Assessing the range of newly established invasive species in rivers using probabilistic methods
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Data on the presence of invasive species are often scarce, especially during the initial period following their introduction, when population abundance and species detectability are both still very low. In such cases, sporadic sightings in their newly occupied territory are often the only available information about their presence and distribution. Here, we demonstrate the potential of using probabilistic models for the assessment of the distribution of newly established invasive species in rivers, based on their sighting records. We have applied Solow’s equation to the sighting record of the Amur sleeper (Perccottus glenii) in the Danube River, to assess the probable range of its population. The method applied indicated that, at the time when the sightings have been made (2003–2008), the Amur sleeper population in the Danube most probably extended between the 704.5 and 1,178.5 river km, while it was highly improbable (P < 0.05) that it was present downstream from the 606 river km or upstream from the 1,277 river km. The application of this approach has, however, to be tested further on a larger number of scenarios and case studies in order to evaluate its reliability. What this method lacks in complexity, compared to more advanced species distribution assessments, it makes up by its ability to be easily used and quickly applied for preliminary assessments of the ranges of riverine species. As a result, the proposed approach might be of interest for scientists and managers dealing with invasive species.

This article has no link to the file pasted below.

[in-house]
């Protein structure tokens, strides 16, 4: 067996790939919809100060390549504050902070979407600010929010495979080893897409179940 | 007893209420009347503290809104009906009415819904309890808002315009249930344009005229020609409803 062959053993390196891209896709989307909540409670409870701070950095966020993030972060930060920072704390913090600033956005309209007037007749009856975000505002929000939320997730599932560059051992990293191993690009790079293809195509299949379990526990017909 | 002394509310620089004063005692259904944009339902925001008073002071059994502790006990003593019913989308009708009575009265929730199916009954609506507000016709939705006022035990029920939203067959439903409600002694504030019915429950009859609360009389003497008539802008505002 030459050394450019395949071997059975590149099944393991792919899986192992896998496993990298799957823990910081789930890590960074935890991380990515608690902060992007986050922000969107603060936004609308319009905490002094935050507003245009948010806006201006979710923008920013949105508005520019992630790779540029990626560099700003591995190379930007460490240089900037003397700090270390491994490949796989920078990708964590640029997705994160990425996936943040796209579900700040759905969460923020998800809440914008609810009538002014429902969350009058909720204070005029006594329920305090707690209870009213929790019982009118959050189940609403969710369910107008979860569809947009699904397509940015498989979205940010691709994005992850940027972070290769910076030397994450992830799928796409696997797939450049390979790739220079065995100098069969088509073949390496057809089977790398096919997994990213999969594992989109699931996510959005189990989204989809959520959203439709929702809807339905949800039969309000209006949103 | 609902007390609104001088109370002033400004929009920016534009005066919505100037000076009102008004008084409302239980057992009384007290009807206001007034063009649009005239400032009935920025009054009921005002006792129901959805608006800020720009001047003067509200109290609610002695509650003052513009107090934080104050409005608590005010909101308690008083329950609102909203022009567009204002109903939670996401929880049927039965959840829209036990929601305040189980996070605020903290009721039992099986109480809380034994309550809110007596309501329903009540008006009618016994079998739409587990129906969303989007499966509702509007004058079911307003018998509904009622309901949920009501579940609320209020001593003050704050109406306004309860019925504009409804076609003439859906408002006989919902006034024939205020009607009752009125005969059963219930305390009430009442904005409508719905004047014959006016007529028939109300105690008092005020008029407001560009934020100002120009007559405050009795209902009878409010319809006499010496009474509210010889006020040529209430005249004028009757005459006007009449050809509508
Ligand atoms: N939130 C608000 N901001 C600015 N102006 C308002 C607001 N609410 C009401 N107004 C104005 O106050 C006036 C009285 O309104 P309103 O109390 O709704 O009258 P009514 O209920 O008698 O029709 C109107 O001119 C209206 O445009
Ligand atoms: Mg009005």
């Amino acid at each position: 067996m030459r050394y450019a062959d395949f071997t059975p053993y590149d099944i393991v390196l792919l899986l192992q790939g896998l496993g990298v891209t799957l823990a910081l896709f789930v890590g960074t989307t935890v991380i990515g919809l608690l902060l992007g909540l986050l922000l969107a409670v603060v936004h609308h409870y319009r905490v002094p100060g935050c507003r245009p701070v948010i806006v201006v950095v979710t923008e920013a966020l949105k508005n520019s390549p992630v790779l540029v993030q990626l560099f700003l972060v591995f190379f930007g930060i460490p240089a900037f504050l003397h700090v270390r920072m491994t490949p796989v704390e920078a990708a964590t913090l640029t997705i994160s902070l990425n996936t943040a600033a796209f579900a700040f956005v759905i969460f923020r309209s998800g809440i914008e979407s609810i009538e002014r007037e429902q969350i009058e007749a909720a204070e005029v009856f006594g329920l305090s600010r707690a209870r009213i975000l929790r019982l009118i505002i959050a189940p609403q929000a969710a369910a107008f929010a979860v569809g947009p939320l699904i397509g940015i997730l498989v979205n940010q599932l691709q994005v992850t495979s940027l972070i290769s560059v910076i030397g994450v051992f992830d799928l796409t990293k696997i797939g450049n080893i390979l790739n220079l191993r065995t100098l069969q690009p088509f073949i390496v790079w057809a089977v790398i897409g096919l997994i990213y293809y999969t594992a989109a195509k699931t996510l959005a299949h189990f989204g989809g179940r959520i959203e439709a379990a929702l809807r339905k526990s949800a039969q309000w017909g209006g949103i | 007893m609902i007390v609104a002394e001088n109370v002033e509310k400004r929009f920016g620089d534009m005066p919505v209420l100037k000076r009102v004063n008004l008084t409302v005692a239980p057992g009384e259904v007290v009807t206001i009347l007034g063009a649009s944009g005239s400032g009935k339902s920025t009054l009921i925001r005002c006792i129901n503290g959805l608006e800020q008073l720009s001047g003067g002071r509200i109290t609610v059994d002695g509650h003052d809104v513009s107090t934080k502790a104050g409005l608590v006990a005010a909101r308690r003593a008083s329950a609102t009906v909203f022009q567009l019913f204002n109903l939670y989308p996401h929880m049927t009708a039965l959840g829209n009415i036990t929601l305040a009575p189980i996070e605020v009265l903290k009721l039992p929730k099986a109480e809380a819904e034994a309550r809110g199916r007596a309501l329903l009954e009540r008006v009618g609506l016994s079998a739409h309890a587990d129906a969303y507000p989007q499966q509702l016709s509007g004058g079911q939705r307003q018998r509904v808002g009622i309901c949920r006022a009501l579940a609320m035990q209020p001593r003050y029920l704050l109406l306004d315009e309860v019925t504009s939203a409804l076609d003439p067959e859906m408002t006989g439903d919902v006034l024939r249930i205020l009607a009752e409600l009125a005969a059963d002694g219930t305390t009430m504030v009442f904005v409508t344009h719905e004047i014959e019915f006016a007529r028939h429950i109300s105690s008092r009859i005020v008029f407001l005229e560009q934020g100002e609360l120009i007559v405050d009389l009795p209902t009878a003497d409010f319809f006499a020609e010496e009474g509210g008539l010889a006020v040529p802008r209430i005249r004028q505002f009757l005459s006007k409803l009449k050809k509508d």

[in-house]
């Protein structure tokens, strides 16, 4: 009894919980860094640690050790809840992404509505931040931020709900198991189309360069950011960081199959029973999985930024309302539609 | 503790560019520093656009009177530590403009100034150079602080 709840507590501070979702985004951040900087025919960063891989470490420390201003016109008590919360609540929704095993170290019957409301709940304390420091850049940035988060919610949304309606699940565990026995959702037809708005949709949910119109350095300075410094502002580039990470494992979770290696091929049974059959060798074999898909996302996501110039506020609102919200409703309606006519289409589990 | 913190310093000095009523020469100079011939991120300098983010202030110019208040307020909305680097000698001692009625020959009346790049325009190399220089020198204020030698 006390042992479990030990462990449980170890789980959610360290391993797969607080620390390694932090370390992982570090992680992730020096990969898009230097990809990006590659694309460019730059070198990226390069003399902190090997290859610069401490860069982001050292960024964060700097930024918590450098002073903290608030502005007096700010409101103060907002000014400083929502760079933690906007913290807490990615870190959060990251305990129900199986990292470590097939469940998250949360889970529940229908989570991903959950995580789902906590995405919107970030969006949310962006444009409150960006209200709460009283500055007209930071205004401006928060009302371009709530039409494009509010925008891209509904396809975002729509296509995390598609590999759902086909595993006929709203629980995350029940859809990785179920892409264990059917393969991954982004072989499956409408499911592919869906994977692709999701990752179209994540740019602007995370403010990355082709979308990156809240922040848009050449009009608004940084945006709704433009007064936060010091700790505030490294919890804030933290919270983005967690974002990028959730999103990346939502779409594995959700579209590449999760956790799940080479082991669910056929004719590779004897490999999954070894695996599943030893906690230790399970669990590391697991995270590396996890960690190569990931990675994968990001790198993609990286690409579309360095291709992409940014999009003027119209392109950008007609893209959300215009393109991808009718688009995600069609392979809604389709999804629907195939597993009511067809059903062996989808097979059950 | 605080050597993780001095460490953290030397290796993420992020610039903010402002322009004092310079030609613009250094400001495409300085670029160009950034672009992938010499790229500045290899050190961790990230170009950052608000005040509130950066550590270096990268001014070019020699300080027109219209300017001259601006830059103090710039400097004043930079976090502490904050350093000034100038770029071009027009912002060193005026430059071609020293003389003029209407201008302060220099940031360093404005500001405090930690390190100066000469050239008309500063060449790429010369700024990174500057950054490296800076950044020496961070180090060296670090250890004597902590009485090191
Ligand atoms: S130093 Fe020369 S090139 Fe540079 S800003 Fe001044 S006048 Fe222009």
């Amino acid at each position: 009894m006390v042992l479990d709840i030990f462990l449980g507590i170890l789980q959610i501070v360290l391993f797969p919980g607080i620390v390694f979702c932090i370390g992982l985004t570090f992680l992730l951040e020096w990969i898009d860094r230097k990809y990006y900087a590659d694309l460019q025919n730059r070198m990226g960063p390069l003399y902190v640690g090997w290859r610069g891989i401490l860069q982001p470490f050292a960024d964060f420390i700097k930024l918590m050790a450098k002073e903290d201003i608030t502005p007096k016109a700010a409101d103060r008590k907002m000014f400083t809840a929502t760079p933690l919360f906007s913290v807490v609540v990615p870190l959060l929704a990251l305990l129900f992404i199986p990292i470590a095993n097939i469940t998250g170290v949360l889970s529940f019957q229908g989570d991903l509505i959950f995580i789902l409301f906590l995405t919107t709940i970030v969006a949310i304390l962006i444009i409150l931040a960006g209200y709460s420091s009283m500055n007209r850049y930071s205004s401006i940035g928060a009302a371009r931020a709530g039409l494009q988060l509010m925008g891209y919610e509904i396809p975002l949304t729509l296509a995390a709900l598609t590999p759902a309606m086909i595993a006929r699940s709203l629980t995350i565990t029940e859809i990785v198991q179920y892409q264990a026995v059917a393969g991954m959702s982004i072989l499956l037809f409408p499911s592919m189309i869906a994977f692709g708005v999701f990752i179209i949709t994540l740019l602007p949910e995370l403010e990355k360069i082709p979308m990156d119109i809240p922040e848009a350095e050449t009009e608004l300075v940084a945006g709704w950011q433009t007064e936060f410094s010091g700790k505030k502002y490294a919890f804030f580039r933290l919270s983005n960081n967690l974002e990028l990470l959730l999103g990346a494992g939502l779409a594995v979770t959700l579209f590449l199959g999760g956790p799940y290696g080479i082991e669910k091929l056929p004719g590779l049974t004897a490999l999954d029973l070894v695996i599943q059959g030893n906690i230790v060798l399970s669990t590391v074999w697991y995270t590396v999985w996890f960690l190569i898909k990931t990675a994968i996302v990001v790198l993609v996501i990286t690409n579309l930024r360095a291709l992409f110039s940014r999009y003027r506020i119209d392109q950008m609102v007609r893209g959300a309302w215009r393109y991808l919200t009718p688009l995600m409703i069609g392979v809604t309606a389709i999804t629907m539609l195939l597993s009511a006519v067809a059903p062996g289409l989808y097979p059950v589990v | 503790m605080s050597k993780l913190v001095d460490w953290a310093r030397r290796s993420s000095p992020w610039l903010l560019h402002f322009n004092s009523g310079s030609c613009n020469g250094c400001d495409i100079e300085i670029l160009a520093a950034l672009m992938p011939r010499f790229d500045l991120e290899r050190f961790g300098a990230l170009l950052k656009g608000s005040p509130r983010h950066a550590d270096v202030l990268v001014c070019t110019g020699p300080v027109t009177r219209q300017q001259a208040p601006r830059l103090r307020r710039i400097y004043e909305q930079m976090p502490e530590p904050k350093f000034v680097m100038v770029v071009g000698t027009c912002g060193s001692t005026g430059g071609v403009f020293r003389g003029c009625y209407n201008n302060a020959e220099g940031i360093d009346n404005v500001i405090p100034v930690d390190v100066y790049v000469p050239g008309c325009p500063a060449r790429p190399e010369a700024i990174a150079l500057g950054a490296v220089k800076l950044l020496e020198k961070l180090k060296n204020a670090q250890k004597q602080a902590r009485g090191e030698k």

KeywordsIntroduced species Species distribution assessment Sighting record Amur sleeper Perccottus glenii Danube
We acknowledge the support by Project No. 173045, funded by the Ministry of Education and Science of the Republic of Serbia. The authors would like to thank the Editor and two anonymous referees for providing helpful comments and suggestions that improved the quality of the paper.
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